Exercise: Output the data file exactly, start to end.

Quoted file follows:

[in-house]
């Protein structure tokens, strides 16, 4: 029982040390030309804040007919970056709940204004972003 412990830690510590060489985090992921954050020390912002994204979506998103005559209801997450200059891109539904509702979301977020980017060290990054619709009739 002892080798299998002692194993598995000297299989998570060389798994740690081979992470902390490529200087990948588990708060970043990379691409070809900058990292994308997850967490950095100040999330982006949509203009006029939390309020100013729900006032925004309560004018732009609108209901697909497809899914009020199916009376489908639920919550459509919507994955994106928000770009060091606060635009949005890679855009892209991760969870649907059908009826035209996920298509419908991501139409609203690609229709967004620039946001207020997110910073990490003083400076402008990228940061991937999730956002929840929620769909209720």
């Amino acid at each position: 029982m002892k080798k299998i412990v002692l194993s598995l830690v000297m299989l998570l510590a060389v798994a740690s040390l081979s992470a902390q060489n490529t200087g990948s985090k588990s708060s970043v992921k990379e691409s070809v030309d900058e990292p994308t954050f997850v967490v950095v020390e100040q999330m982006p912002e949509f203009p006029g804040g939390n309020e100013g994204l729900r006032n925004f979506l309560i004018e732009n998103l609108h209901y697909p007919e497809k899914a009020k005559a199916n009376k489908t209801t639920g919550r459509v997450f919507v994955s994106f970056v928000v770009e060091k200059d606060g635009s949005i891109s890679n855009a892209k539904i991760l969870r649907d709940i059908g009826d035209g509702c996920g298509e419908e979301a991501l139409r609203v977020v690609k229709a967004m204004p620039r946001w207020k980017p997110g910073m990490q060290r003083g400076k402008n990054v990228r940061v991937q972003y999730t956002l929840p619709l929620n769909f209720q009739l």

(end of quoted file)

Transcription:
[in-house]
């Protein structure tokens, strides 16, 4: 029982040390030309804040007919970056709940204004972003 412990830690510590060489985090992921954050020390912002994204979506998103005559209801997450200059891109539904509702979301977020980017060290990054619709009739 002892080798299998002692194993598995000297299989998570060389798994740690081979992470902390490529200087990948588990708060970043990379691409070809900058990292994308997850967490950095100040999330982006949509203009006029939390309020100013729900006032925004309560004018732009609108209901697909497809899914009020199916009376489908639920919550459509919507994955994106928000770009060091606060635009949005890679855009892209991760969870649907059908009826035209996920298509419908991501139409609203690609229709967004620039946001207020997110910073990490003083400076402008990228940061991937999730956002929840929620769909209720």
């Amino acid at each position: 029982m002892k080798k299998i412990v002692l194993s598995l830690v000297m299989l998570l510590a060389v798994a740690s040390l081979s992470a902390q060489n490529t200087g990948s985090k588990s708060s970043v992921k990379e691409s070809v030309d900058e990292p994308t954050f997850v967490v950095v020390e100040q999330m982006p912002e949509f203009p006029g804040g939390n309020e100013g994204l729900r006032n925004f979506l309560i004018e732009n998103l609108h209901y697909p007919e497809k899914a009020k005559a199916n009376k489908t209801t639920g919550r459509v997450f919507v994955s994106f970056v928000v770009e060091k200059d606060g635009s949005i891109s890679n855009a892209k539904i991760l969870r649907d709940i059908g009826d035209g509702c996920g298509e419908e979301a991501l139409r609203v977020v690609k229709a967004m204004p620039r946001w207020k980017p997110g910073m990490q060290r003083g400076k402008n990054v990228r940061v991937q972003y999730t956002l929840p619709l929620n769909f209720q009739l």